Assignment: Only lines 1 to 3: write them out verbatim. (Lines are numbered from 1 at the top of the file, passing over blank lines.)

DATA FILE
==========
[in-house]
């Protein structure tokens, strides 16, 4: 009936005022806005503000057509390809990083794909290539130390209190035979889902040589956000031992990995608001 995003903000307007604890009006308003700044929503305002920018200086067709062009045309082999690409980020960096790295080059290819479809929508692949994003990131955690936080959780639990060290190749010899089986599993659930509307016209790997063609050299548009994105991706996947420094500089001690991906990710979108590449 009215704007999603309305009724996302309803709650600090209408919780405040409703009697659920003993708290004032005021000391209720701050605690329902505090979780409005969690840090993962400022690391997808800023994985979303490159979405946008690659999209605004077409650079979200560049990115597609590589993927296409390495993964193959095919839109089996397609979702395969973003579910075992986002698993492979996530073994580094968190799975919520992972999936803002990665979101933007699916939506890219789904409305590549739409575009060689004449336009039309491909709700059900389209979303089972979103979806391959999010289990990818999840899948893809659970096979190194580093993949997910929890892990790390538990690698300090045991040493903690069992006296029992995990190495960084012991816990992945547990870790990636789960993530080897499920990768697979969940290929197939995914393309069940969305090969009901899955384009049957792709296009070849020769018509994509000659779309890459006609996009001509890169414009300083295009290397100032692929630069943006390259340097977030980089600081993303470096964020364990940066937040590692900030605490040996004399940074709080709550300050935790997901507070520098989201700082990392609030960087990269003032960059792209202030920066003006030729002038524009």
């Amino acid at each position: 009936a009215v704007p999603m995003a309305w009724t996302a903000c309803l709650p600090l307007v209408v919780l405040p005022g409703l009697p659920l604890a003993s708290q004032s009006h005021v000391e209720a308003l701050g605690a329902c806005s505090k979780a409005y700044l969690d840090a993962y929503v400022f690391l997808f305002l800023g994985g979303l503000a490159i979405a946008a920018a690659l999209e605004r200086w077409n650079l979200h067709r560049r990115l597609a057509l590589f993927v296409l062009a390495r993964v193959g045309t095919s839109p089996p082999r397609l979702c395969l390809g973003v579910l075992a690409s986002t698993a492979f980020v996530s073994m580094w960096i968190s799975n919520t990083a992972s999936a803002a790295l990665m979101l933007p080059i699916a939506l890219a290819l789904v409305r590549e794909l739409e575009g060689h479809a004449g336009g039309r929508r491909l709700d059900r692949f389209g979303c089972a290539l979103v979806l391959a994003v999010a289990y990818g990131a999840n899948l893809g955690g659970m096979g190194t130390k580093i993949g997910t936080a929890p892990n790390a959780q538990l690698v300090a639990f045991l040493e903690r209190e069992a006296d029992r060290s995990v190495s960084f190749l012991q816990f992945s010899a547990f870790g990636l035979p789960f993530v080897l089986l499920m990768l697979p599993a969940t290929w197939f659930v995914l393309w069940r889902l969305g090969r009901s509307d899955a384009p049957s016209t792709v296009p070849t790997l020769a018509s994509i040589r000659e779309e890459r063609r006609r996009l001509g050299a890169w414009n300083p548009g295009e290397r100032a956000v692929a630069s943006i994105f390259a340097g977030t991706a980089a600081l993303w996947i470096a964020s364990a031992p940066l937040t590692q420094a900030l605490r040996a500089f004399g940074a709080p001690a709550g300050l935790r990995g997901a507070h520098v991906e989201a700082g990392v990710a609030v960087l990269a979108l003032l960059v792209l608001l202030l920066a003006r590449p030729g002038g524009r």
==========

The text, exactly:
[in-house]
């Protein structure tokens, strides 16, 4: 009936005022806005503000057509390809990083794909290539130390209190035979889902040589956000031992990995608001 995003903000307007604890009006308003700044929503305002920018200086067709062009045309082999690409980020960096790295080059290819479809929508692949994003990131955690936080959780639990060290190749010899089986599993659930509307016209790997063609050299548009994105991706996947420094500089001690991906990710979108590449 009215704007999603309305009724996302309803709650600090209408919780405040409703009697659920003993708290004032005021000391209720701050605690329902505090979780409005969690840090993962400022690391997808800023994985979303490159979405946008690659999209605004077409650079979200560049990115597609590589993927296409390495993964193959095919839109089996397609979702395969973003579910075992986002698993492979996530073994580094968190799975919520992972999936803002990665979101933007699916939506890219789904409305590549739409575009060689004449336009039309491909709700059900389209979303089972979103979806391959999010289990990818999840899948893809659970096979190194580093993949997910929890892990790390538990690698300090045991040493903690069992006296029992995990190495960084012991816990992945547990870790990636789960993530080897499920990768697979969940290929197939995914393309069940969305090969009901899955384009049957792709296009070849020769018509994509000659779309890459006609996009001509890169414009300083295009290397100032692929630069943006390259340097977030980089600081993303470096964020364990940066937040590692900030605490040996004399940074709080709550300050935790997901507070520098989201700082990392609030960087990269003032960059792209202030920066003006030729002038524009």
């Amino acid at each position: 009936a009215v704007p999603m995003a309305w009724t996302a903000c309803l709650p600090l307007v209408v919780l405040p005022g409703l009697p659920l604890a003993s708290q004032s009006h005021v000391e209720a308003l701050g605690a329902c806005s505090k979780a409005y700044l969690d840090a993962y929503v400022f690391l997808f305002l800023g994985g979303l503000a490159i979405a946008a920018a690659l999209e605004r200086w077409n650079l979200h067709r560049r990115l597609a057509l590589f993927v296409l062009a390495r993964v193959g045309t095919s839109p089996p082999r397609l979702c395969l390809g973003v579910l075992a690409s986002t698993a492979f980020v996530s073994m580094w960096i968190s799975n919520t990083a992972s999936a803002a790295l990665m979101l933007p080059i699916a939506l890219a290819l789904v409305r590549e794909l739409e575009g060689h479809a004449g336009g039309r929508r491909l709700d059900r692949f389209g979303c089972a290539l979103v979806l391959a994003v999010a289990y990818g990131a999840n899948l893809g955690g659970m096979g190194t130390k580093i993949g997910t936080a929890p892990n790390a959780q538990l690698v300090a639990f045991l040493e903690r209190e069992a006296d029992r060290s995990v190495s960084f190749l012991q816990f992945s010899a547990f870790g990636l035979p789960f993530v080897l089986l499920m990768l697979p599993a969940t290929w197939f659930v995914l393309w069940r889902l969305g090969r009901s509307d899955a384009p049957s016209t792709v296009p070849t790997l020769a018509s994509i040589r000659e779309e890459r063609r006609r996009l001509g050299a890169w414009n300083p548009g295009e290397r100032a956000v692929a630069s943006i994105f390259a340097g977030t991706a980089a600081l993303w996947i470096a964020s364990a031992p940066l937040t590692q420094a900030l605490r040996a500089f004399g940074a709080p001690a709550g300050l935790r990995g997901a507070h520098v991906e989201a700082g990392v990710a609030v960087l990269a979108l003032l960059v792209l608001l202030l920066a003006r590449p030729g002038g524009r």